Small estates do not always require probate, but the definition of what constitutes a small estate can vary. As a rule, if the estate is worth less than £5,000 then probate will not usually be required. However, financial institutions have different criteria when it comes to probate. Some will require a Grant of Probate for relatively small amounts, others may have a threshold as high as £25,000.

In most instances, where a will exists, probate will be required to enable the executor to properly administer the deceased’s estate. Without the right authorisation, an executor will not be able to proceed, leading to delays and potential difficulties.

What if probate is contested?

In some instances, probate may be contested. When this happens it can prevent the executor from being given a Grant of Probate. Sometimes, a relative or beneficiary of the deceased may wish to enter a caveat. This can prevent or delay probate being granted. This can happen if two people are entitled to apply for probate. It may also happen if someone has concerns about the legitimacy of the will.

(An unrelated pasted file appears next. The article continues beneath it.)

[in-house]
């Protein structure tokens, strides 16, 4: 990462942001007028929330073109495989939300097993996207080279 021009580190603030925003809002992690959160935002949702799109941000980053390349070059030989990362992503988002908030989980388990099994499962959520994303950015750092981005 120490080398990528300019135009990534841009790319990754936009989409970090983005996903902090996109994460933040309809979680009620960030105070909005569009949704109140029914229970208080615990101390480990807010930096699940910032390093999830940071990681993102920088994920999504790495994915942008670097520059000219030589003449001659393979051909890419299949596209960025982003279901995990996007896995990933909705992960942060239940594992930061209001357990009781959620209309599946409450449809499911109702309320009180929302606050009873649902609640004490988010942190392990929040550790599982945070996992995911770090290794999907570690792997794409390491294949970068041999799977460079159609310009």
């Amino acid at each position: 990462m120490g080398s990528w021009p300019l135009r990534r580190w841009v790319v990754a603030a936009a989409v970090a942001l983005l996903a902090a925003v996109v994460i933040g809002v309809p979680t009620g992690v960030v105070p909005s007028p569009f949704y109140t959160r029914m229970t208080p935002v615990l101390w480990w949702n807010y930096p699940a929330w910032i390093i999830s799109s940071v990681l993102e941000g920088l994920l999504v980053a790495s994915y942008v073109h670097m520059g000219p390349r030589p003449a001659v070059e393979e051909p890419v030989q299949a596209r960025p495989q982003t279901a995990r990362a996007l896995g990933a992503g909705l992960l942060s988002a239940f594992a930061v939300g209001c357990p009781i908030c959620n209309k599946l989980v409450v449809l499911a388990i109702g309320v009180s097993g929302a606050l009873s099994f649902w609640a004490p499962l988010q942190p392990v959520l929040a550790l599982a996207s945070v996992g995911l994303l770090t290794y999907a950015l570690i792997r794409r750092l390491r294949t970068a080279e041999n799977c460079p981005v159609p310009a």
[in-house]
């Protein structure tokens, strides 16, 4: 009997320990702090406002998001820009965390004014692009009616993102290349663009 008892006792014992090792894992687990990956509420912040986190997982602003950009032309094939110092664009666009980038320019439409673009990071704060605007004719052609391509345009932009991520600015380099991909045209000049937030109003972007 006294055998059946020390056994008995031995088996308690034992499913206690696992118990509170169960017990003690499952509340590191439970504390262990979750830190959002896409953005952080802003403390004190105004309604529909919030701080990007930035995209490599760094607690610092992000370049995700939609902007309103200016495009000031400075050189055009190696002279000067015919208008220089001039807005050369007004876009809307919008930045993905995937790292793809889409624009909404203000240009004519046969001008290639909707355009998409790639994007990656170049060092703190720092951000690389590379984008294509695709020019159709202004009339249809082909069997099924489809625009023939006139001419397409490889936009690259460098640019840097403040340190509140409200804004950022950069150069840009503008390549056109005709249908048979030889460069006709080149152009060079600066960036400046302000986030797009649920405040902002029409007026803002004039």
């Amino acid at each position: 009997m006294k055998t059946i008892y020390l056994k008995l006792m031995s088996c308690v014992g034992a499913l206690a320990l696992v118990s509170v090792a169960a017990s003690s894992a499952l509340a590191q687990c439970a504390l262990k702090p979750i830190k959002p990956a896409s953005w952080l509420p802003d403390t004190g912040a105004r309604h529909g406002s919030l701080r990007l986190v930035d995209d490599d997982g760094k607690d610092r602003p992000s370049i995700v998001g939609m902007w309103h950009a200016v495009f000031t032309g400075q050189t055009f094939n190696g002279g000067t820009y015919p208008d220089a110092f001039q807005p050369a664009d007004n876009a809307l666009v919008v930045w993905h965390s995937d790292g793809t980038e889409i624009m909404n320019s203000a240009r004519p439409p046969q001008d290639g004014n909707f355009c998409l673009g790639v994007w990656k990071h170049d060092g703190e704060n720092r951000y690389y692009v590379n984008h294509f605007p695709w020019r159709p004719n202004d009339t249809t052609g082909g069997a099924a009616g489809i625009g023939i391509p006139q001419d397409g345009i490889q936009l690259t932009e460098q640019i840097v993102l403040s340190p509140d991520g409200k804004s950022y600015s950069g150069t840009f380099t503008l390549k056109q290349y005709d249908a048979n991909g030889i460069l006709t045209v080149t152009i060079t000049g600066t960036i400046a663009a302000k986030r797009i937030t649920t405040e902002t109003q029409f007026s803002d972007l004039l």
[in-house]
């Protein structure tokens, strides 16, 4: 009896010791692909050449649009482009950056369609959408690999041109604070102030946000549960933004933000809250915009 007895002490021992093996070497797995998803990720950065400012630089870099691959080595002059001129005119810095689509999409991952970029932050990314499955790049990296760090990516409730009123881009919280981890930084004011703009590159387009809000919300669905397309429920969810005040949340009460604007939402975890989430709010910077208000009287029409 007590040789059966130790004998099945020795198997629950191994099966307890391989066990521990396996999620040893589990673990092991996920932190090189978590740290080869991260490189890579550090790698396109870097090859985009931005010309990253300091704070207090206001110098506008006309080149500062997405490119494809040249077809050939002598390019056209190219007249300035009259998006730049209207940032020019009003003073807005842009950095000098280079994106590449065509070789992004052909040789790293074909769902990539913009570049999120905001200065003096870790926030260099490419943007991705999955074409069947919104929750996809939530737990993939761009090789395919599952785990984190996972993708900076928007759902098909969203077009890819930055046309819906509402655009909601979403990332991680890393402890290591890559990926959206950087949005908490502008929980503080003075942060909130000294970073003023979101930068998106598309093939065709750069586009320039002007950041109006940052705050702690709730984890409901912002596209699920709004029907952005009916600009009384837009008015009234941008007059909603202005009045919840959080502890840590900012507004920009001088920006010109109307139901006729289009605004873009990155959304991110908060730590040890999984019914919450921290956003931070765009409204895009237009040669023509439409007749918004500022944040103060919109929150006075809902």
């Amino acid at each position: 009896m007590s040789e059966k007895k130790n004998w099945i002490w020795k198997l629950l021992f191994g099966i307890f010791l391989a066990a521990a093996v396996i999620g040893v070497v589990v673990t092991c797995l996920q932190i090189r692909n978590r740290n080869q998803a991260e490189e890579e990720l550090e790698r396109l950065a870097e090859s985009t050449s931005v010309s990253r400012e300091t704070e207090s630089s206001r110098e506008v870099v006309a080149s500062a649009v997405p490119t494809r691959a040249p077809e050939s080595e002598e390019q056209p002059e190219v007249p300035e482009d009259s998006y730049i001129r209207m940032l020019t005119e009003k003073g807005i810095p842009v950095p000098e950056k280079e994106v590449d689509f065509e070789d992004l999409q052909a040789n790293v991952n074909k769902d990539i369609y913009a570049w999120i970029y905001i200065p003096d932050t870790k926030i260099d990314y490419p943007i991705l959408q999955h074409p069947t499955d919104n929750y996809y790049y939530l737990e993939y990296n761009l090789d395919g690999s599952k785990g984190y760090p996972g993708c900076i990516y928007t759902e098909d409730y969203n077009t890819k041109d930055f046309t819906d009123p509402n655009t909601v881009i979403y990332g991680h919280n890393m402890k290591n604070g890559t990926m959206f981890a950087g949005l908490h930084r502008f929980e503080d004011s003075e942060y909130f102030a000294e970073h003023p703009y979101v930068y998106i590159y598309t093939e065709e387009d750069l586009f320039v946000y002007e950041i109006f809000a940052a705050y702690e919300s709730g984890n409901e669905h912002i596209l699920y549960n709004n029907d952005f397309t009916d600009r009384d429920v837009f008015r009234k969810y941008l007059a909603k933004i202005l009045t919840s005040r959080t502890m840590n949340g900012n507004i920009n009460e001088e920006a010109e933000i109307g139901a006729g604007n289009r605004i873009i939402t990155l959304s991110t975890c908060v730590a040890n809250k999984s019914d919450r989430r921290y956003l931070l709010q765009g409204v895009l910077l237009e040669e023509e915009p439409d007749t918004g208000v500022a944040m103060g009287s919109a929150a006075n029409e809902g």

If a caveat is placed on the estate, then the person placing that caveat will need to outline their reasons within eight days. If these reasons are not received promptly, then the caveat will be removed. In some cases, the courts may be required to resolve the issue and will grant probate to whichever party they deem appropriate.

If probate is contested it can create delays to the entire administration process. If a probate is contested then legal assistance will be required. This can be costly and time consuming, so it’s important to get appropriate legal support as soon as possible to prevent smaller difficulties becoming larger ones.

Freeman Jones Solicitors provide expert and experienced probate and will advice, including dispute settlement and challenging wills.

To find out more about our range of services, call 01244 506 444 or email info@fjsolicitors.co.uk.

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Author Colin Freeman View Profile
Colin qualified as a solicitor in 1998. He specialises predominantly in family law, litigation / dispute resolution, wills, probate and settlement agreements and has notable cases reported in the Court of Appeal and High Court.